Blog Archive (8) Posts Made in October 2023
Monday, October 30th 2023
The North and East Yorkshire Ecological Data Centre ran a Waxcap identification course at Foxglove Covert on Sunday 29th October. Members of our our species team were able to join the group, which was led by Steve Hindle of the National Trust.
In addition to species that we already knew we had on site, such as Scarlet Waxcap (pictured), new species were also spotted. We'll add Earthy Waxcap and Oily Waxcap (don't you just love the names of fungi?!) to our ever growing species list.
We're now managing a couple of grassland areas on site specifically to encourage a greater abundance and diversity of these fantastic, colourful fungi.
Meadows and Ponds
Friday, October 27th 2023
Last week we had two military groups join us as part of their Global Charge Day, an Army sustainability event taking place across the world. The 1st Regiment Military Police and the 4th Battalion The Royal Regiment of Scotland volunteered on Tuesday and Thursday respectively, completing some big jobs which would have taken much longer without their help.
The Military Police spent much of the day raking and tedding the recently cut meadow. Moving the cut grass off the meadow ensures wildflowers, which do well in nutritionally poorer soil, can grow again next year. By raking the grass into windrows we could easily collect the cut grass for baling. The group managed to rake the whole meadow, and we were even able to fit in the making of five bales at the end of the day!
Members of the group also continued path work started by volunteers from Natural England earlier this month. They removed the layer of vegetation starting to take over the path, making it much easier to traverse.
Later in the week the 4 SCOTS got very wet and muddy, and not just because it rained most of the day! This group spent their day in Spigot Mere, a pond created as a habitat for passage and breeding waders. The rushes and reeds were beginning to take over, so the 4 SCOTS helpfully pulled up as much vegetation and roots as they could. This will help stop the vegetation encroaching through the year. If it hadn’t been pulled up there would be little open water by this time next year.
The hard work of both groups is much appreciated!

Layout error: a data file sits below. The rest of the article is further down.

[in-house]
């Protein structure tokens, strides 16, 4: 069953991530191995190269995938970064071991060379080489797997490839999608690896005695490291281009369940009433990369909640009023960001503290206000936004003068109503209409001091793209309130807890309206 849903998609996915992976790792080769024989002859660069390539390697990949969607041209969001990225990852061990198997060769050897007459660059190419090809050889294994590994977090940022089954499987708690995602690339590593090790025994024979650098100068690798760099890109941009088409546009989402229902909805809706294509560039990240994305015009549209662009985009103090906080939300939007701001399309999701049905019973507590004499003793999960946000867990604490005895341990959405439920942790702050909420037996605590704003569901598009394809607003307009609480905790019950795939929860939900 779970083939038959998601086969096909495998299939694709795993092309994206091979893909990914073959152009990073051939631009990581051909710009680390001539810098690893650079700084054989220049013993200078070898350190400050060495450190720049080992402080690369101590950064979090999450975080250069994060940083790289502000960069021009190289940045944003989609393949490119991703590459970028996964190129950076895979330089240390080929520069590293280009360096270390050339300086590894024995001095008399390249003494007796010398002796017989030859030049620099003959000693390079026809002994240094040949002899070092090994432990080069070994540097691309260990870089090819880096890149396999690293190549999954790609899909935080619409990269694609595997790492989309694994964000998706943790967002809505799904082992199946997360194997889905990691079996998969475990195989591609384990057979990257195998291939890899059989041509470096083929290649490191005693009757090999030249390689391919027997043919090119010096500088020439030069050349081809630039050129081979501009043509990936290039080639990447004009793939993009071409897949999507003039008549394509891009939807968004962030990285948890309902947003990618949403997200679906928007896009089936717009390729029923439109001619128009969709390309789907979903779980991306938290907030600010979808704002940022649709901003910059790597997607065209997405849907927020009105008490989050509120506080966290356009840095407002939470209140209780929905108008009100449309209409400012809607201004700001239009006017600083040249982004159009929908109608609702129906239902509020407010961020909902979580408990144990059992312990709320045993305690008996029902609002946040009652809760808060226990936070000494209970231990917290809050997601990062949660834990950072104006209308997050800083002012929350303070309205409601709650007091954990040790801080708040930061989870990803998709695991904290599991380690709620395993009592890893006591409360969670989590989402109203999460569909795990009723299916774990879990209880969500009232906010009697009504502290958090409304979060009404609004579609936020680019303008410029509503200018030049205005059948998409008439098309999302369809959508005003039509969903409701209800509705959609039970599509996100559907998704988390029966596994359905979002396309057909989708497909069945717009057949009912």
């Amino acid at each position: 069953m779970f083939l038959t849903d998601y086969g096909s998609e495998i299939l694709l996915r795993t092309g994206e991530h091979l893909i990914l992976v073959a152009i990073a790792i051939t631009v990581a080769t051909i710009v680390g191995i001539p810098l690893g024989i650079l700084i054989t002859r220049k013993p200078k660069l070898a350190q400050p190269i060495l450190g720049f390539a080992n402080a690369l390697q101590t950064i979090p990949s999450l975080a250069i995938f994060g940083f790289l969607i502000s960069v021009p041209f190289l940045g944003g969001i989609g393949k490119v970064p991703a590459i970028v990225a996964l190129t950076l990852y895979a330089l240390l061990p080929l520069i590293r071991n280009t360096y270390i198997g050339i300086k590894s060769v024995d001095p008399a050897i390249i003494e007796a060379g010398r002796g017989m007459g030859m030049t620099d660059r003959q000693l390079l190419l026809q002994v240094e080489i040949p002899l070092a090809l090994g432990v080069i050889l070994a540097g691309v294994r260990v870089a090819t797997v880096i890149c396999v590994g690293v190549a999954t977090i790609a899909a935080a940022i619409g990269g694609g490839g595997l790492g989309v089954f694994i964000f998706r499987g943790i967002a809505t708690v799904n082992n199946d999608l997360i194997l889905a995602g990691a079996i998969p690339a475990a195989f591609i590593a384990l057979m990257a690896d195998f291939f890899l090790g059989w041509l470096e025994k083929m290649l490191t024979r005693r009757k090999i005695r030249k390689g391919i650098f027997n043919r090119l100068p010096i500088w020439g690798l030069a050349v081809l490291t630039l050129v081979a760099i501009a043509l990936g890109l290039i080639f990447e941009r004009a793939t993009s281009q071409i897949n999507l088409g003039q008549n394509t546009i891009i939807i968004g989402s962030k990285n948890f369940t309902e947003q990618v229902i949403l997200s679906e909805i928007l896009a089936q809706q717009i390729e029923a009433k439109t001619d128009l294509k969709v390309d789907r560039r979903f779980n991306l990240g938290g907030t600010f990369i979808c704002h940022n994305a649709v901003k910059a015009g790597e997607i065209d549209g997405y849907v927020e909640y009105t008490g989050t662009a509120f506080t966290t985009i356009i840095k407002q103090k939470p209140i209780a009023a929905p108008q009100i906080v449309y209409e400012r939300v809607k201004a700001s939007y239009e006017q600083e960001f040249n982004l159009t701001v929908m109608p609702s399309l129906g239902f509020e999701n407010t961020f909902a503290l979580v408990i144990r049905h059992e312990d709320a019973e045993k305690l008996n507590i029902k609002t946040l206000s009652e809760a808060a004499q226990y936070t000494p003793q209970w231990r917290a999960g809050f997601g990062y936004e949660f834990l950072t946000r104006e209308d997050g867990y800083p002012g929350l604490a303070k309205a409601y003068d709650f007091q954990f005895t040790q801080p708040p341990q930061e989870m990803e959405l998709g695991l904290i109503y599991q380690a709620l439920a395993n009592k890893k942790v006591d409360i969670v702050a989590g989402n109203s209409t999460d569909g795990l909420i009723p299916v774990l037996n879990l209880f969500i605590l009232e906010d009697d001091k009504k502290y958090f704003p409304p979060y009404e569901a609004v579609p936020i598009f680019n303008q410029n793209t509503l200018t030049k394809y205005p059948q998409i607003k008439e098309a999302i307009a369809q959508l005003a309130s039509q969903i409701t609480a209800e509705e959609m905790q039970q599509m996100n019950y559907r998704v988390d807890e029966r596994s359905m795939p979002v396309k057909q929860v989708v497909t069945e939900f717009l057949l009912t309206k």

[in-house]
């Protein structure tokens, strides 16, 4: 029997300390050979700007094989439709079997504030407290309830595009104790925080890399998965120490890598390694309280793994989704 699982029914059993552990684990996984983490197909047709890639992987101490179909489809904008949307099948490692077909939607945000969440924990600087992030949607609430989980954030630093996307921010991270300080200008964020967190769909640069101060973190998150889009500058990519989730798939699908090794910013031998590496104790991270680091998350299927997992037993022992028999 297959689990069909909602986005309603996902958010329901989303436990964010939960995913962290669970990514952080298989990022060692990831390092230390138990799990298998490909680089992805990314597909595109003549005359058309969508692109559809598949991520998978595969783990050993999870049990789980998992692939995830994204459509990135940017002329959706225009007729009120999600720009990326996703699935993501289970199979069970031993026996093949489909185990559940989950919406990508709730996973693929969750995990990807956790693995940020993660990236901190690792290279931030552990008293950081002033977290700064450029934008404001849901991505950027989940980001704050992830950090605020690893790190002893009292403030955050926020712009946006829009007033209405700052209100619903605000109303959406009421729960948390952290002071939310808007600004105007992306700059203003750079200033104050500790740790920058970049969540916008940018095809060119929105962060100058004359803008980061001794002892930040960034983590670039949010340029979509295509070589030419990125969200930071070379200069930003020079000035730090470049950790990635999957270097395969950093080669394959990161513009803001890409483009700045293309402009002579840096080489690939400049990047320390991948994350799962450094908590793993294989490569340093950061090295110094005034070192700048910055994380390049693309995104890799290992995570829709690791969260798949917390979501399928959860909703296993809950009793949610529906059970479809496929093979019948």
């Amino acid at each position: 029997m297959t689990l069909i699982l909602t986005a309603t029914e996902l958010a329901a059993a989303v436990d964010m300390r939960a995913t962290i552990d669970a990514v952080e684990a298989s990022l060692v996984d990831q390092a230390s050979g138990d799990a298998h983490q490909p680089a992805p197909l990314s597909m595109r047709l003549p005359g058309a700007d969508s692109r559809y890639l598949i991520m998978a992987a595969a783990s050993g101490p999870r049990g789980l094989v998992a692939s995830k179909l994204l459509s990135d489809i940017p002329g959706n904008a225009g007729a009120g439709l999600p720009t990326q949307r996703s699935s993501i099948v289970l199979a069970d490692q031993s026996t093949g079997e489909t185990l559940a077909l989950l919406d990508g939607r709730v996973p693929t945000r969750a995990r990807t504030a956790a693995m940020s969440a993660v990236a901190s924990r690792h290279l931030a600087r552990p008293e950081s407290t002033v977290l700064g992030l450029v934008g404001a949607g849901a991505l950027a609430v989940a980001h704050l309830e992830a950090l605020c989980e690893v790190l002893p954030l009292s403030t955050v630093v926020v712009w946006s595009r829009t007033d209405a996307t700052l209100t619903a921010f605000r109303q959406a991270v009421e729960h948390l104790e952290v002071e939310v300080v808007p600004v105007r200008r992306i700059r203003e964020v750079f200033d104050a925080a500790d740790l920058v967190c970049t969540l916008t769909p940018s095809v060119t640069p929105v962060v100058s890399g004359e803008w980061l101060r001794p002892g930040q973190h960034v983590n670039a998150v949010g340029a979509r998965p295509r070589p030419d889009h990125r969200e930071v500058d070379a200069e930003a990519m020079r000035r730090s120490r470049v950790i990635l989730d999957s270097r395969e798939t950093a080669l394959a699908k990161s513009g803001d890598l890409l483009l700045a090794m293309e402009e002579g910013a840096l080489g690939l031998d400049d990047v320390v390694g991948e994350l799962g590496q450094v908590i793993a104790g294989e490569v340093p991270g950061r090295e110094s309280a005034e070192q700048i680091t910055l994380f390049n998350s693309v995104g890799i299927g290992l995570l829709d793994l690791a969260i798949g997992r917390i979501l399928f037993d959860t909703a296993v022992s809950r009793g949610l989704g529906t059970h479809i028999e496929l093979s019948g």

Meet Foxglove’s New Ranger
Friday, October 20th 2023
Hi, I'm El, the new Ranger here to tell you a little bit about myself and my first week on the reserve.
I'm a passionate conservationist and I have previously worked on urban and island reserves. I love bird watching and spent some of my teenage years bird ringing with the Swaledale Ringing Group here at Foxglove. I am really keen to create and maintain natural spaces for the benefit of wildlife and people.
I just started this Monday but have already been busy working with two military groups to rake grass in the meadow and clear rushes and reeds in one of the ponds. This week I have also enjoyed meeting many of the dedicated volunteers here at the reserve. It has been a great week to start off the job and I’m looking forward to what the future holds.
All Work and No Play?
Friday, October 13th 2023
We had a very productive volunteer task day this week - raking, baling, buring…and pressing… apples to be precise.
OK, not particularly effective for habitat management, but something very rewarding for all involved, and an autumn tradition within these isles for generations.
Of course the best thing about this particular task is the end product - everyone involved enjoyed a glass of liquid nectar and took a bottle home with them. Looking forward to repeating this next year - anyone fancy the idea of Foxglove Cider?
Field Centre open Sunday 15th October 12 noon - 4.00pm
Friday, October 13th 2023
The reserve is open all weekend as usual, but the Field Centre will be closed on Saturday 14th October and the morning of Sunday 15th October.